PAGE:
|Help with college tuition
|Help with child’s tuition
|Opportunity to teach with no credential
Personal factors conducive to a working mother led the list: “supportive work environment” and “fit within a family schedule” topped the list of important factors. Benefit programs and tuition support were scored as least important. By and large these teachers probably do not hold lifetime ECE career goals but are working in a way that is convenient to the ages of their children for a few years.
This suggests that planning college-preparatory programs may not be as effective in strengthening ECE instruction as would offering effective in-service programs to people during their time in the profession.
Written responses to an open ended question asking why they chose to teach where they are employed is consistent with the above table. The comments offer clues as to how to staff ECE centers. A content analysis found about two-thirds of the respondents commenting on personal issues of geographic location, fit within family schedules, and care for their own children as key factors in their employment. About half of the respondents mentioned that working in a Christian setting, witnessing to their faith, and experiencing a sense of calling were important. Approximately one-third commented on strong leadership, positive program reputation, and a supportive teaching environment as significant factors in their employment.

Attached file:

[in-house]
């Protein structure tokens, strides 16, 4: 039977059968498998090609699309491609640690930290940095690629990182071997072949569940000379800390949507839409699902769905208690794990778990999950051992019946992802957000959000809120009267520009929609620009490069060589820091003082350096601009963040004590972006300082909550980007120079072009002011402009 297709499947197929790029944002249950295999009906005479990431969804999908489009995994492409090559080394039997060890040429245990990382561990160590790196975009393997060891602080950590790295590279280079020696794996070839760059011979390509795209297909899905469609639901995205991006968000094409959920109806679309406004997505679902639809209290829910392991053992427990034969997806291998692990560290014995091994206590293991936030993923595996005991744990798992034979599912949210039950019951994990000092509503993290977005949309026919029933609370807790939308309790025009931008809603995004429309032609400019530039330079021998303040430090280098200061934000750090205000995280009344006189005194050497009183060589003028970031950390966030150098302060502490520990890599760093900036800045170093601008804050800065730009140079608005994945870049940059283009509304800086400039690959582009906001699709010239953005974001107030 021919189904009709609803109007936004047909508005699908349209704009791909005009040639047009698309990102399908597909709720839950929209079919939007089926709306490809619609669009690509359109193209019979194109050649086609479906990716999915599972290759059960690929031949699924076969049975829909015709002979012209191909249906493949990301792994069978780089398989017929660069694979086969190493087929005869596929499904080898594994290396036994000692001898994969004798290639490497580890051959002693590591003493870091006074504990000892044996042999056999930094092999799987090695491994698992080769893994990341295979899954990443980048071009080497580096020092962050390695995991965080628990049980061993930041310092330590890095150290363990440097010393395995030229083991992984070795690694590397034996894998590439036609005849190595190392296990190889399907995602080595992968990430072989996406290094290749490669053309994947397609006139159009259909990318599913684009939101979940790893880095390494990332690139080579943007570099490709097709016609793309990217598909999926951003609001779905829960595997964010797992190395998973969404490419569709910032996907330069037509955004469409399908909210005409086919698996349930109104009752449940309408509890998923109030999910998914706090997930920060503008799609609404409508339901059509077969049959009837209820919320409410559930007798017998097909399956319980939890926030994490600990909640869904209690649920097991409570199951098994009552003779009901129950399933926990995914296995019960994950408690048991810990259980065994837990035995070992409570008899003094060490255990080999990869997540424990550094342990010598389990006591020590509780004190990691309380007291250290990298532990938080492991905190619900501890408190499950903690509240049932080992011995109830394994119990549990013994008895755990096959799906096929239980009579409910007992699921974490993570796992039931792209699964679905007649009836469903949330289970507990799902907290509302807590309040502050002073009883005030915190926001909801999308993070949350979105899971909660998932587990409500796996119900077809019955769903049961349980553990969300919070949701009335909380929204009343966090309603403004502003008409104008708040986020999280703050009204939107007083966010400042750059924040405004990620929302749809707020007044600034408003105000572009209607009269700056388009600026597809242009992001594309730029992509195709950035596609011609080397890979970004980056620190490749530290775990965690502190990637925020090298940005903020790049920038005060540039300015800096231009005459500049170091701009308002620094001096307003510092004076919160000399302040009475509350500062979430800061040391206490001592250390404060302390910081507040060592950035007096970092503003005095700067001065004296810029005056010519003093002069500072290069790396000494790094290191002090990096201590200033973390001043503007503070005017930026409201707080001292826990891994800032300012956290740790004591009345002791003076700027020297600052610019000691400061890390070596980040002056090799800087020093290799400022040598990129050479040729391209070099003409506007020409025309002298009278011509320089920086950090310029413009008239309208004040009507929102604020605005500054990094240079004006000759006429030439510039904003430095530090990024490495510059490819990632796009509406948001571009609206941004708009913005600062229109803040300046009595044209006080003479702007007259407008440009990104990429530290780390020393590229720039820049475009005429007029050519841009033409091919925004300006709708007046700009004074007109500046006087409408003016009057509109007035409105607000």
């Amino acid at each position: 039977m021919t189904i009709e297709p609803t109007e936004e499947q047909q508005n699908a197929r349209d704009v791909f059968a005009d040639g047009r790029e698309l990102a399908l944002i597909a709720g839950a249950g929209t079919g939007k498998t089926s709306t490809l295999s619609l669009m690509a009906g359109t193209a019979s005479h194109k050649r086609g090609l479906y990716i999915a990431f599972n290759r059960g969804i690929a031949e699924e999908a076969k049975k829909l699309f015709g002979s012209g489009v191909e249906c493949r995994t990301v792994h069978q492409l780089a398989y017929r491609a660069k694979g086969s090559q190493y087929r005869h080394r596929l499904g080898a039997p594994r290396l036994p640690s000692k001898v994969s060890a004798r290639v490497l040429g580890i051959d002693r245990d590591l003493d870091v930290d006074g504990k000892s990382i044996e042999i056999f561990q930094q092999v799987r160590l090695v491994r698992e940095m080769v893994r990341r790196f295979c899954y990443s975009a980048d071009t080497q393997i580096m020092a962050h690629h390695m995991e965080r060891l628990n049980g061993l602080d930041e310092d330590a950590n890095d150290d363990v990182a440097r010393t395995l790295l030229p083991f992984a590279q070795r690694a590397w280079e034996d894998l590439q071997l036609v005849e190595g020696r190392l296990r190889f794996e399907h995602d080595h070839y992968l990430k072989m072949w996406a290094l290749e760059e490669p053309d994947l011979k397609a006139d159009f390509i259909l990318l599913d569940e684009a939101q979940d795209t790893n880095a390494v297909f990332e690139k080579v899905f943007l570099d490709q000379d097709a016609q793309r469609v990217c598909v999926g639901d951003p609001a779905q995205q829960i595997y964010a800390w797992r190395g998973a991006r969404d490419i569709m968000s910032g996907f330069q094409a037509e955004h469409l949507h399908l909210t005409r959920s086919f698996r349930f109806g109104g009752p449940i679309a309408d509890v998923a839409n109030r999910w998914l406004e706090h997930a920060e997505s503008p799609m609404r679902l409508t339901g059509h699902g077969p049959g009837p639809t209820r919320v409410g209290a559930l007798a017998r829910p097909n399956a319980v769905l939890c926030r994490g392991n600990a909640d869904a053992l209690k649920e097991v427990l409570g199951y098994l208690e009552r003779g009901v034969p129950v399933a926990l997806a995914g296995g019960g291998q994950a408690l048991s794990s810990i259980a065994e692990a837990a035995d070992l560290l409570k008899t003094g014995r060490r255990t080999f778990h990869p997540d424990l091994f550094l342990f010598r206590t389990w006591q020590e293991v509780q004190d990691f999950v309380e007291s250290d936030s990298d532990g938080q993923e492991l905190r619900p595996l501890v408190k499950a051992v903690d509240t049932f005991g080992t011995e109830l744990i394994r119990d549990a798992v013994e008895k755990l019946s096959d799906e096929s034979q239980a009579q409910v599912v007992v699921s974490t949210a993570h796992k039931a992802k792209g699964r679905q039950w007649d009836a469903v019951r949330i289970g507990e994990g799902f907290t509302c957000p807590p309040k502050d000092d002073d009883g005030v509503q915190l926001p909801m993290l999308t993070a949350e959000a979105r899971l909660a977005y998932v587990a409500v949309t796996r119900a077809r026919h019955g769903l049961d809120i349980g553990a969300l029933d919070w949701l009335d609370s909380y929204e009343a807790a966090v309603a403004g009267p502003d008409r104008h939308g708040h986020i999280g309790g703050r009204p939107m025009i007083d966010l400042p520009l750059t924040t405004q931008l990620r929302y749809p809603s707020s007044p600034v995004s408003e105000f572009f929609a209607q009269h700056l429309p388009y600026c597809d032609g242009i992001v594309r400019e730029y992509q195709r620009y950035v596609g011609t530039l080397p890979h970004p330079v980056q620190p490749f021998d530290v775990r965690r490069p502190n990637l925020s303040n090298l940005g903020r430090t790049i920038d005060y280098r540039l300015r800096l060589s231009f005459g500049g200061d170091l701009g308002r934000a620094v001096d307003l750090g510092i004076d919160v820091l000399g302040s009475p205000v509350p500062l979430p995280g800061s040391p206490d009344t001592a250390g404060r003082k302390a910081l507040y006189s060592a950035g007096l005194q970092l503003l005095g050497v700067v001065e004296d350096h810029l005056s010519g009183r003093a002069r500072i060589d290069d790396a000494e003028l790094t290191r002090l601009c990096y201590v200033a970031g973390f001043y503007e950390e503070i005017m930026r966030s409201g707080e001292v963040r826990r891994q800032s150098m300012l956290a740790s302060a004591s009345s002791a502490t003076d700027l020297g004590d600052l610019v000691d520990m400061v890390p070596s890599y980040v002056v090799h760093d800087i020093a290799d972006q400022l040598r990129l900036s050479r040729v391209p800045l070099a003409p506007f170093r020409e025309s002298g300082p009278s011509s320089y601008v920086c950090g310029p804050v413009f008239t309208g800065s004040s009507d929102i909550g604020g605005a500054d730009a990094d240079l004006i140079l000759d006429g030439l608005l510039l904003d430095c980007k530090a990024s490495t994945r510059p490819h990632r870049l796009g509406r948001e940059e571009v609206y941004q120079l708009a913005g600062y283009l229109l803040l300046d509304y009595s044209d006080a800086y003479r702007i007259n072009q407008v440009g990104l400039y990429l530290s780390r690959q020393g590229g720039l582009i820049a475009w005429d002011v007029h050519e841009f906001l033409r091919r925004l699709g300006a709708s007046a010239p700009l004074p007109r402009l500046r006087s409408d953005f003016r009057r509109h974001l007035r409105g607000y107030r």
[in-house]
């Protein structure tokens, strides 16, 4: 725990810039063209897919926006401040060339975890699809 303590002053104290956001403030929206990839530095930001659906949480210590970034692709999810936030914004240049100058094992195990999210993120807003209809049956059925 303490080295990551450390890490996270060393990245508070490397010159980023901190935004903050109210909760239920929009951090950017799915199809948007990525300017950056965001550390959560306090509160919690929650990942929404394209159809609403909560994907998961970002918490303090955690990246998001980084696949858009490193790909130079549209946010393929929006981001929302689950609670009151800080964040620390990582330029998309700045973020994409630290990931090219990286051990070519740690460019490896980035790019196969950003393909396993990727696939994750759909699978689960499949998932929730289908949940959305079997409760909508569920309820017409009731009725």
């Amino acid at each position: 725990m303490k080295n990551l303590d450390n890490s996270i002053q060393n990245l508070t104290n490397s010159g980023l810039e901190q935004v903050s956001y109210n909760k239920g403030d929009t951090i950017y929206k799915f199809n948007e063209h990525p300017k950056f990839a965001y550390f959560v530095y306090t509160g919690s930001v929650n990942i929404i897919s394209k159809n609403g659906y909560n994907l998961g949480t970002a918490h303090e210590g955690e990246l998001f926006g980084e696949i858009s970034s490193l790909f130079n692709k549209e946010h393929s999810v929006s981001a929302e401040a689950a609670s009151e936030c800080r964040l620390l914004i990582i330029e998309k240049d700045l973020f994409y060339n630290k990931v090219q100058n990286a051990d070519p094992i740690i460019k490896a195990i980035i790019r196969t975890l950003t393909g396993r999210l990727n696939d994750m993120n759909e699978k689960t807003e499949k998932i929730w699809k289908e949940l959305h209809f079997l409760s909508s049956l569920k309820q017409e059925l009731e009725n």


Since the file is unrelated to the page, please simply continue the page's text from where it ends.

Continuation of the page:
Fifteen percent reported that being invited into the position or being connected to someone who knew someone was a factor in their employment, and less than 10 percent reported salary or benefits as a key factor in their employment.